Accession Number : ADA487719
Title : Generalized System of Preferences: Background and Renewal Debate
Descriptive Note : Congressional rept.
Corporate Author : LIBRARY OF CONGRESS WASHINGTON DC CONGRESSIONAL RESEARCH SERVICE
Personal Author(s) : Jones, Vivian C
Report Date : 26 Sep 2006
Pagination or Media Count : 53
Abstract : The Generalized System of Preferences (GSP) provides duty-free tariff treatment to certain products imported from designated developing countries. The United States, the European Union, and other developed countries implemented such programs in the in the 1970s to promote economic growth in developing countries by stimulating their exports. The U.S. program (as established by Title V of the Trade Act of 1974) was last reauthorized through December 31, 2006 in section 4101 of the Trade Act of 2002 (P.L. 107-210). Congress may consider legislation (H.R. 6142) under suspension of the rules to, among other things, renew the preference for two years. H.R. 5070 seeks to renew the preference for one year and H.R. 6076 and its companion bill S. 3904 would renew GSP for two years. S. 191 seeks to extend AGOA-type benefits to certain Asian and Pacific least-developed countries, including an extension of GSP for these countries alone. In previous years that the GSP was set to expire, its subsequent renewal was generally considered noncontroversial. Even when the preference was allowed to lapse, as it has at several times in its history, it was widely expected that Congress would retroactively renew the preference. However, this year, due to the present impasse in multilateral trade talks in the World Trade Organization Doha Development Agenda (DDA) and congressional concerns regarding the inclusion of certain more advanced developing countries such as India and Brazil in the program, renewal of the preference seems more tenuous. This report presents a brief history, economic rationale, and legal background leading to the establishment of the GSP; a brief comparison of GSP programs worldwide, especially as they compare to the U.S. program; the U.S. implementation of the GSP and the present debate surrounding its renewal; an analysis of the U.S. program's effectiveness and the positions of various stakeholders; and possible implications of the expiration of the U.S. program.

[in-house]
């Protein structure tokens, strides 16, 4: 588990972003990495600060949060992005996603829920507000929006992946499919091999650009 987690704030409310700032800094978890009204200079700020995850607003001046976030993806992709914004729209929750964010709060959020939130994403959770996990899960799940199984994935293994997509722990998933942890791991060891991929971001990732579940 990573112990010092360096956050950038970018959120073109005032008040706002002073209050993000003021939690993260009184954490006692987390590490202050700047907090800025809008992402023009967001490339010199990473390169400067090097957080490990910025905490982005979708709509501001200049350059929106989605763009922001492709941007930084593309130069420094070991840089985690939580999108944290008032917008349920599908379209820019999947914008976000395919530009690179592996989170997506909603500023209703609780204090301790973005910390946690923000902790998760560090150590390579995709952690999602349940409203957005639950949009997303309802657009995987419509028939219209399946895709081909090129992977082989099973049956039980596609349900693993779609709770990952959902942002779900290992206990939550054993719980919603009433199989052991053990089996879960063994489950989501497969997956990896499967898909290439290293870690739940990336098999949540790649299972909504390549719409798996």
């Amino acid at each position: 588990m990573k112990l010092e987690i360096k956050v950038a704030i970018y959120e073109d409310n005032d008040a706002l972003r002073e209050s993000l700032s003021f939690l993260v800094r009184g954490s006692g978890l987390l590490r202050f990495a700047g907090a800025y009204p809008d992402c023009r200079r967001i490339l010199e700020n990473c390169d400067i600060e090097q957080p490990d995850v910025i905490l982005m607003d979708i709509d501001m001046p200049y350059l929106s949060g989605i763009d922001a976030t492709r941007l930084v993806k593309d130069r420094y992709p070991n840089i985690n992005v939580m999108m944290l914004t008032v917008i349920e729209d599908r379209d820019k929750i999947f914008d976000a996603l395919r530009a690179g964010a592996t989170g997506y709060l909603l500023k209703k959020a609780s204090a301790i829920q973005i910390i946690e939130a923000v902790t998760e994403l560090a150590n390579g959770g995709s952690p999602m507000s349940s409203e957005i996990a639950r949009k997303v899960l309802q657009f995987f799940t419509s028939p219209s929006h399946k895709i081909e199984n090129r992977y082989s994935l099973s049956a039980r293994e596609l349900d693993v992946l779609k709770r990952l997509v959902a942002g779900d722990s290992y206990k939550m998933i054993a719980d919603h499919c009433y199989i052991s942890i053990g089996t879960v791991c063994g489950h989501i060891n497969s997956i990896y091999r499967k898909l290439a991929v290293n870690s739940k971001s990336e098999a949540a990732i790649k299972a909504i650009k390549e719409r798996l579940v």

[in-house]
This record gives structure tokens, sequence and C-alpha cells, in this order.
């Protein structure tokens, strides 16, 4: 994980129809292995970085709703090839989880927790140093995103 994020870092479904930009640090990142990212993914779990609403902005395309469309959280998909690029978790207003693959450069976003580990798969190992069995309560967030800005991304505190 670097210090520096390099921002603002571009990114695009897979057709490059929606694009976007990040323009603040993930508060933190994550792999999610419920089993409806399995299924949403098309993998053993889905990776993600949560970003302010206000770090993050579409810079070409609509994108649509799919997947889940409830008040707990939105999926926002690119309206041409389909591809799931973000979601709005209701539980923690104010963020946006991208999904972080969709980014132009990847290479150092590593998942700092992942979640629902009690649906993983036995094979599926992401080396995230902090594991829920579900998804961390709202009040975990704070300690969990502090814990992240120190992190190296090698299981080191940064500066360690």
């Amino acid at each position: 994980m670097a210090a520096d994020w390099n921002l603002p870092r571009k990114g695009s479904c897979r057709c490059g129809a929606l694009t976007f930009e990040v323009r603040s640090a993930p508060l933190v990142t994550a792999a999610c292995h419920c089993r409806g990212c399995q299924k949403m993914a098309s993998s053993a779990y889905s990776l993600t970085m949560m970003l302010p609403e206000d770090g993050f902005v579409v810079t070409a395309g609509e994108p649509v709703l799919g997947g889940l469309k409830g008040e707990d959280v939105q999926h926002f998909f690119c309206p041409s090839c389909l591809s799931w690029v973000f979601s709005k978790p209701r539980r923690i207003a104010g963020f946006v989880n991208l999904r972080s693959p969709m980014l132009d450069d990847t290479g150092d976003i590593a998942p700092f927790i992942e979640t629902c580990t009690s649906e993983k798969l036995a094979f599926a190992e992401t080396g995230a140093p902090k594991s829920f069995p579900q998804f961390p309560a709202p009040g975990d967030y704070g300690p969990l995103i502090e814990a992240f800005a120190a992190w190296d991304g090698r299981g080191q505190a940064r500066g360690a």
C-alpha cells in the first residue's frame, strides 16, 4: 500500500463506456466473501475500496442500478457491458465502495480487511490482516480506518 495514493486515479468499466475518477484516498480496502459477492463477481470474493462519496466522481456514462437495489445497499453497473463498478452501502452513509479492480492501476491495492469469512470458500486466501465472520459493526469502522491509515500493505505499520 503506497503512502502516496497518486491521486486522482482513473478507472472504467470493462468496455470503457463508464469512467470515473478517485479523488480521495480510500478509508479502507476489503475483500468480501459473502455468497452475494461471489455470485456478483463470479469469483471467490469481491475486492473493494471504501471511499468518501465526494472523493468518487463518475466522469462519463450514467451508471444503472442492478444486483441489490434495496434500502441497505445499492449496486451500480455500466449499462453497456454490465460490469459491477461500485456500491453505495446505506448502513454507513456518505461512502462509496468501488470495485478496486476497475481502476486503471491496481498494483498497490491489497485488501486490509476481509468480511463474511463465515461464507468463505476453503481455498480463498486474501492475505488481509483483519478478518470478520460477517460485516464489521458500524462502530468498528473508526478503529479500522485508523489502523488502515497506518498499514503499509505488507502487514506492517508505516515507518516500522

Descriptors : *LEGISLATION , *IMPORTS , *DEVELOPING NATIONS , *ECONOMIC IMPACT , *UNITED STATES GOVERNMENT , EUROPEAN UNION , AGREEMENTS , LAW ENFORCEMENT , AUTOMOTIVE COMPONENTS , PETROLEUM PRODUCTS , MEASURES OF EFFECTIVENESS , EXPANSION , TIRES , PARTS , HISTORY , COMPARISON , IRON ALLOYS
Subject Categories : Economics and Cost Analysis
Government and Political Science
Sociology and Law
Distribution Statement : APPROVED FOR PUBLIC RELEASE